Creating a safety net.  All workers should be putting money away into an emergency fund.  Why?  Things happen in life.  Even a small amount of money contributed each month will grow over time.  If you should lose your job or quit a bad job, that emergency fund/safety net will offer a cushion of relief to help you get by until you find a job.

Did you know that long-term unemployment can affect your Social Security benefit when you become eligible to apply for Social Security?  Social Security is calculated based on your 35 highest earning years that you paid into Social Security, and adjusted for inflation.  If you don’t have 35 years of earnings, zeroes are averaged in for the years that you didn’t pay into Social Security.  The benefit amount listed on your annual Social Security statement is the benefit if you continue to work and earn the same salary each year.  For older workers who want to estimate what their Social Security benefit might be, go to the Social Security website:  http://www.socialsecurity.gov/estimator/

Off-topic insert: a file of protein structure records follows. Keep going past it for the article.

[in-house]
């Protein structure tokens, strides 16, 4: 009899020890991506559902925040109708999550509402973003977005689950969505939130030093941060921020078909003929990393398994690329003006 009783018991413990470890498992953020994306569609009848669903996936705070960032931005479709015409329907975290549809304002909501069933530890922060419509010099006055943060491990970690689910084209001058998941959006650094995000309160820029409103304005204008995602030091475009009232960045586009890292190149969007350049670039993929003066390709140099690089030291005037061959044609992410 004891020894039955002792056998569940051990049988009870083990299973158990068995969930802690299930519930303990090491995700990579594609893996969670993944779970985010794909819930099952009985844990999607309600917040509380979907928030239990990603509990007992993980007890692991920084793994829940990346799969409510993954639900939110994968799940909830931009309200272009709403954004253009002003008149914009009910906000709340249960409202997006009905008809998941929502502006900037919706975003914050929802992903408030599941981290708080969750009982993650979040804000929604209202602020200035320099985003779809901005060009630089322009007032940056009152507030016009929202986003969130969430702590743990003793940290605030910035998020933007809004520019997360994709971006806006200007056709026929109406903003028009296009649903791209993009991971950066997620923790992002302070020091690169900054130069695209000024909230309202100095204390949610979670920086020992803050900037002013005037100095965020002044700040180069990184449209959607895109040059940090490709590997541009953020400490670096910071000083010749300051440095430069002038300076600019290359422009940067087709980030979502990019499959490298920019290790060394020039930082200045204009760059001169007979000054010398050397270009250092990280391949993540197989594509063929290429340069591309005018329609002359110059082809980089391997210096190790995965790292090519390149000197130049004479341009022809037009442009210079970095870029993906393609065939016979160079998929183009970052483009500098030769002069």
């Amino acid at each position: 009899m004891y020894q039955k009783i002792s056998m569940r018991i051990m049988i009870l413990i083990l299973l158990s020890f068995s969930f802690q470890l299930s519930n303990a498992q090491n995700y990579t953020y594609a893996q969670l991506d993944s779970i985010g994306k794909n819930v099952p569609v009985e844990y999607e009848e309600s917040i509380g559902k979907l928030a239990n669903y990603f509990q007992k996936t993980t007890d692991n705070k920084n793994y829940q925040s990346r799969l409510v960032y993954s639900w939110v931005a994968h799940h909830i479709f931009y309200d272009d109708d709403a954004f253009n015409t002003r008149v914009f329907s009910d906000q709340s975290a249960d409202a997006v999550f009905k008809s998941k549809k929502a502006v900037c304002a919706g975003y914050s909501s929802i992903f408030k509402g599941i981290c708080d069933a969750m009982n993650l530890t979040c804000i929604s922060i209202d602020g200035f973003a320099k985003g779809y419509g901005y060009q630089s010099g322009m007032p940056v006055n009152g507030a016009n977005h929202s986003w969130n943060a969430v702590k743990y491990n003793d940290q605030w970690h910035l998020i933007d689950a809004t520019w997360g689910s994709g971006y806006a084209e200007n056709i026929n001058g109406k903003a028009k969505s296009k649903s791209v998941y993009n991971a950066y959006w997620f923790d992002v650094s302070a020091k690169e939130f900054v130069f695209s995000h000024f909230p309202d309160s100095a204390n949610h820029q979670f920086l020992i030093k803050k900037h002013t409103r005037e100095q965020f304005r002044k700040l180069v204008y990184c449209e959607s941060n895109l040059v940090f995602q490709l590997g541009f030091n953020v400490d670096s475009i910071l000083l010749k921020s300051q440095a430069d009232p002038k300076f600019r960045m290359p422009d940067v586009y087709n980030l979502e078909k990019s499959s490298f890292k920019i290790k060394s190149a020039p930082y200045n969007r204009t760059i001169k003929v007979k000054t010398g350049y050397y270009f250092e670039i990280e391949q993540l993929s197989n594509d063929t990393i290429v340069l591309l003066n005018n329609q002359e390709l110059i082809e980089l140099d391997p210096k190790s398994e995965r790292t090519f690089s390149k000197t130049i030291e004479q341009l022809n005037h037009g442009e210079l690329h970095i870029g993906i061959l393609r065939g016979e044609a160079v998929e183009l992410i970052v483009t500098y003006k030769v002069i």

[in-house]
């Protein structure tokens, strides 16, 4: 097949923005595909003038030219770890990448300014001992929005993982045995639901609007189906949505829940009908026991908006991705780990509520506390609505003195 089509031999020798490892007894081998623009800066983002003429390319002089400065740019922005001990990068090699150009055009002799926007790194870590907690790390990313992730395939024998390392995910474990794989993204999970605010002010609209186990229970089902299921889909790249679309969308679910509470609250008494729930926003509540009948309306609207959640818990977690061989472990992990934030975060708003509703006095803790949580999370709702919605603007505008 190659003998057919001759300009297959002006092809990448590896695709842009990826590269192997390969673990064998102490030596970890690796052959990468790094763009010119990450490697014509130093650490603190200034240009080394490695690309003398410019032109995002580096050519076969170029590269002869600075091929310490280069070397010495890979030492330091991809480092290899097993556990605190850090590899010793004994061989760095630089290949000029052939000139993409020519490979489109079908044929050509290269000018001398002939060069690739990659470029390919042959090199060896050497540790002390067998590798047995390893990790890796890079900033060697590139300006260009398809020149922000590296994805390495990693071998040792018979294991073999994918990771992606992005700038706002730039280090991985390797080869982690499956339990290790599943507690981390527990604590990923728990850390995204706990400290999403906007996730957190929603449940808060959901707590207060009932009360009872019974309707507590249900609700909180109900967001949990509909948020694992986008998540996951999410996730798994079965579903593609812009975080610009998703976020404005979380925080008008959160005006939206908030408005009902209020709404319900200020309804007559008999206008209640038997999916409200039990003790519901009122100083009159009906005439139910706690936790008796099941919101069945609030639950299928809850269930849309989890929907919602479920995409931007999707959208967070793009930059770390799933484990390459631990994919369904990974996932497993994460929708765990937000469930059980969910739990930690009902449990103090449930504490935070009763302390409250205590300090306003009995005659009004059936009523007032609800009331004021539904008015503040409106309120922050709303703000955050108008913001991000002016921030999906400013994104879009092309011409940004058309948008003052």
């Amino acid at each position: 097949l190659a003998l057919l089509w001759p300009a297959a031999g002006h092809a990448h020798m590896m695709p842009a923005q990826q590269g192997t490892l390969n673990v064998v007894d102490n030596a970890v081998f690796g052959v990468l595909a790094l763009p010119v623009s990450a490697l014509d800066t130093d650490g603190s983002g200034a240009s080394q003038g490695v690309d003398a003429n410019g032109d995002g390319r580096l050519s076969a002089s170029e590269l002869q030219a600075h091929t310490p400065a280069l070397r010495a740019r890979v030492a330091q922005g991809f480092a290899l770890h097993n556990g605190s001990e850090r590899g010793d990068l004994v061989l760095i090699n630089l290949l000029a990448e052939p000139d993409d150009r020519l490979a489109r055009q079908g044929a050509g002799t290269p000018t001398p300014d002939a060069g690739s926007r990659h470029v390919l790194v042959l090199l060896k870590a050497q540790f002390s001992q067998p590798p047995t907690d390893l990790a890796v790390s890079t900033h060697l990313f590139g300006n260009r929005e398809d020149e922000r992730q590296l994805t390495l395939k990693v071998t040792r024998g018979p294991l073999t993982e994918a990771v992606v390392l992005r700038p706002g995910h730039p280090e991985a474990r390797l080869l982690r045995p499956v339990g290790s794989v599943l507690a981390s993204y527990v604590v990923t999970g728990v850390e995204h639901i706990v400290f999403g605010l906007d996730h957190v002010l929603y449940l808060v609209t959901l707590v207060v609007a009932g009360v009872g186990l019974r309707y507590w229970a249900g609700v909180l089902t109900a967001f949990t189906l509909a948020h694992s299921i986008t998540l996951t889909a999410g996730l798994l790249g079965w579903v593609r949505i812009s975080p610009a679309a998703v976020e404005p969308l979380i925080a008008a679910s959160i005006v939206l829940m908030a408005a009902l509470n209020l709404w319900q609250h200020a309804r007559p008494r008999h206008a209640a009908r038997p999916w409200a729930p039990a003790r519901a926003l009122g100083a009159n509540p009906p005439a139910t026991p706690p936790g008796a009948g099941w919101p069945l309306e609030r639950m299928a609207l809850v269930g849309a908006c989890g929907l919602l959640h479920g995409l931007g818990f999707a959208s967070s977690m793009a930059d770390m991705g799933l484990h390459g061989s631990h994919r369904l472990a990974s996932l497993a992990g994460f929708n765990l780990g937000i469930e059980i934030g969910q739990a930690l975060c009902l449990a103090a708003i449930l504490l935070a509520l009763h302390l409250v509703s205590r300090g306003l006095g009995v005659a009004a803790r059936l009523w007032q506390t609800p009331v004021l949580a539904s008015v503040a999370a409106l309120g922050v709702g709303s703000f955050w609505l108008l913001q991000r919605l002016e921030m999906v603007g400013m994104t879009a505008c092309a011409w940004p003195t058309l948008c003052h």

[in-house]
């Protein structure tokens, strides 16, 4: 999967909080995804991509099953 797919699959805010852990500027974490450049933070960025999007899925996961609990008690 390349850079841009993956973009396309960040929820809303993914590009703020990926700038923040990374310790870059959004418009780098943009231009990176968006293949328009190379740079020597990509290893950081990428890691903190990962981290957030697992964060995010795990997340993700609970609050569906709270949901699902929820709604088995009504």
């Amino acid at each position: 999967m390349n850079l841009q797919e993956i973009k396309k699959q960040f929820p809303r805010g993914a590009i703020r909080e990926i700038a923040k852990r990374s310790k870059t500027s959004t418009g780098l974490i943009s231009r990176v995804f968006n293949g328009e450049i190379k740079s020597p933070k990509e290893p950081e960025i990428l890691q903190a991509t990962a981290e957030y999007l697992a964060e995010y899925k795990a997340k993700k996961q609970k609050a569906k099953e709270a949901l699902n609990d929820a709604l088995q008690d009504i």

Cutbacks to Unemployment Benefits—States are beginning to cut back on their unemployment benefits, see USA Today article (July 11, 2013), “States Make Disturbing Cuts to Unemployment Benefits”: http://www.usatoday.com/story/news/nation/2013/07/11/stateline-unemployment-benefits/2508115/

Excerpt of Article:

“Since it became the standard decades ago, no state has offered fewer than 26 weeks of benefits —until recently. Georgia’s benefits now run out after 18 weeks, and five other states have set limits of either 19 or 20 weeks. Of the 11.8 million unemployed Americans, 4.3 million have been without work for 27 weeks or longer, according to the most recent federal data.”